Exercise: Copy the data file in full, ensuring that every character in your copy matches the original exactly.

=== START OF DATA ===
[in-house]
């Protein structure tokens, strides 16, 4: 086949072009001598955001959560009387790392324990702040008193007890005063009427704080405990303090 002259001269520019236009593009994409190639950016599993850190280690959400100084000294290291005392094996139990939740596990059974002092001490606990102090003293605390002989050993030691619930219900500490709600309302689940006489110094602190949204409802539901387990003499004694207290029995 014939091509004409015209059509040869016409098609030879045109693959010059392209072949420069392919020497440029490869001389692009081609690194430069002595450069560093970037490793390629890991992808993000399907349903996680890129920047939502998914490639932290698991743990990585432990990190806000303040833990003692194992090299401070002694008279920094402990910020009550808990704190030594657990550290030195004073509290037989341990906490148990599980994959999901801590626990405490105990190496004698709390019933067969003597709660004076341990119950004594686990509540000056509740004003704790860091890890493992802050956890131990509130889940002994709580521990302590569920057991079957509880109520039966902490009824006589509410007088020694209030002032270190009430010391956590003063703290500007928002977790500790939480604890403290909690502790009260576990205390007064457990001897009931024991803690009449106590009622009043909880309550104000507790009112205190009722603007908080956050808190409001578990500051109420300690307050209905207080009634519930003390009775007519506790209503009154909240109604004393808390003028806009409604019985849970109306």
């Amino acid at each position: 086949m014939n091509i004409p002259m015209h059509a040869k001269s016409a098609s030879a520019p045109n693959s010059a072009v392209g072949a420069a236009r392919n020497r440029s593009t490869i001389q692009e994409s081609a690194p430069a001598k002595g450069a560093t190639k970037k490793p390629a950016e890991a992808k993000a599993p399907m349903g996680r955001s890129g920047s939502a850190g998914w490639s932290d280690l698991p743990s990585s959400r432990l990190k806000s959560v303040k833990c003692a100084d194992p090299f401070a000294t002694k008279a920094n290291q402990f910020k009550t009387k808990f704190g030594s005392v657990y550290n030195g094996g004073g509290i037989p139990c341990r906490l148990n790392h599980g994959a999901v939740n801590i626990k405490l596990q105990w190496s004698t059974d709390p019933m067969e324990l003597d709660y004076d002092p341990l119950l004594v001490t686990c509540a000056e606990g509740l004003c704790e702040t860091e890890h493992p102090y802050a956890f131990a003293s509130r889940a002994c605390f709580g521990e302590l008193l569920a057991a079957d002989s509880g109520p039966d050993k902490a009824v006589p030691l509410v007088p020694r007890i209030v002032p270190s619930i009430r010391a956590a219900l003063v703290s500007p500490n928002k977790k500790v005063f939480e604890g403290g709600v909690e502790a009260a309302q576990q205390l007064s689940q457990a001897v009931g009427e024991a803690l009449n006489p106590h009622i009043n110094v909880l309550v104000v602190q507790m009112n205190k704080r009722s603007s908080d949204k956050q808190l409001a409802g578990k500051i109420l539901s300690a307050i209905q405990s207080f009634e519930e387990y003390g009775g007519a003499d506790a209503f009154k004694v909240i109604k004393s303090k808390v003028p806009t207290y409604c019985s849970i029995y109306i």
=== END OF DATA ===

[in-house]
């Protein structure tokens, strides 16, 4: 086949072009001598955001959560009387790392324990702040008193007890005063009427704080405990303090 002259001269520019236009593009994409190639950016599993850190280690959400100084000294290291005392094996139990939740596990059974002092001490606990102090003293605390002989050993030691619930219900500490709600309302689940006489110094602190949204409802539901387990003499004694207290029995 014939091509004409015209059509040869016409098609030879045109693959010059392209072949420069392919020497440029490869001389692009081609690194430069002595450069560093970037490793390629890991992808993000399907349903996680890129920047939502998914490639932290698991743990990585432990990190806000303040833990003692194992090299401070002694008279920094402990910020009550808990704190030594657990550290030195004073509290037989341990906490148990599980994959999901801590626990405490105990190496004698709390019933067969003597709660004076341990119950004594686990509540000056509740004003704790860091890890493992802050956890131990509130889940002994709580521990302590569920057991079957509880109520039966902490009824006589509410007088020694209030002032270190009430010391956590003063703290500007928002977790500790939480604890403290909690502790009260576990205390007064457990001897009931024991803690009449106590009622009043909880309550104000507790009112205190009722603007908080956050808190409001578990500051109420300690307050209905207080009634519930003390009775007519506790209503009154909240109604004393808390003028806009409604019985849970109306």
């Amino acid at each position: 086949m014939n091509i004409p002259m015209h059509a040869k001269s016409a098609s030879a520019p045109n693959s010059a072009v392209g072949a420069a236009r392919n020497r440029s593009t490869i001389q692009e994409s081609a690194p430069a001598k002595g450069a560093t190639k970037k490793p390629a950016e890991a992808k993000a599993p399907m349903g996680r955001s890129g920047s939502a850190g998914w490639s932290d280690l698991p743990s990585s959400r432990l990190k806000s959560v303040k833990c003692a100084d194992p090299f401070a000294t002694k008279a920094n290291q402990f910020k009550t009387k808990f704190g030594s005392v657990y550290n030195g094996g004073g509290i037989p139990c341990r906490l148990n790392h599980g994959a999901v939740n801590i626990k405490l596990q105990w190496s004698t059974d709390p019933m067969e324990l003597d709660y004076d002092p341990l119950l004594v001490t686990c509540a000056e606990g509740l004003c704790e702040t860091e890890h493992p102090y802050a956890f131990a003293s509130r889940a002994c605390f709580g521990e302590l008193l569920a057991a079957d002989s509880g109520p039966d050993k902490a009824v006589p030691l509410v007088p020694r007890i209030v002032p270190s619930i009430r010391a956590a219900l003063v703290s500007p500490n928002k977790k500790v005063f939480e604890g403290g709600v909690e502790a009260a309302q576990q205390l007064s689940q457990a001897v009931g009427e024991a803690l009449n006489p106590h009622i009043n110094v909880l309550v104000v602190q507790m009112n205190k704080r009722s603007s908080d949204k956050q808190l409001a409802g578990k500051i109420l539901s300690a307050i209905q405990s207080f009634e519930e387990y003390g009775g007519a003499d506790a209503f009154k004694v909240i109604k004393s303090k808390v003028p806009t207290y409604c019985s849970i029995y109306i």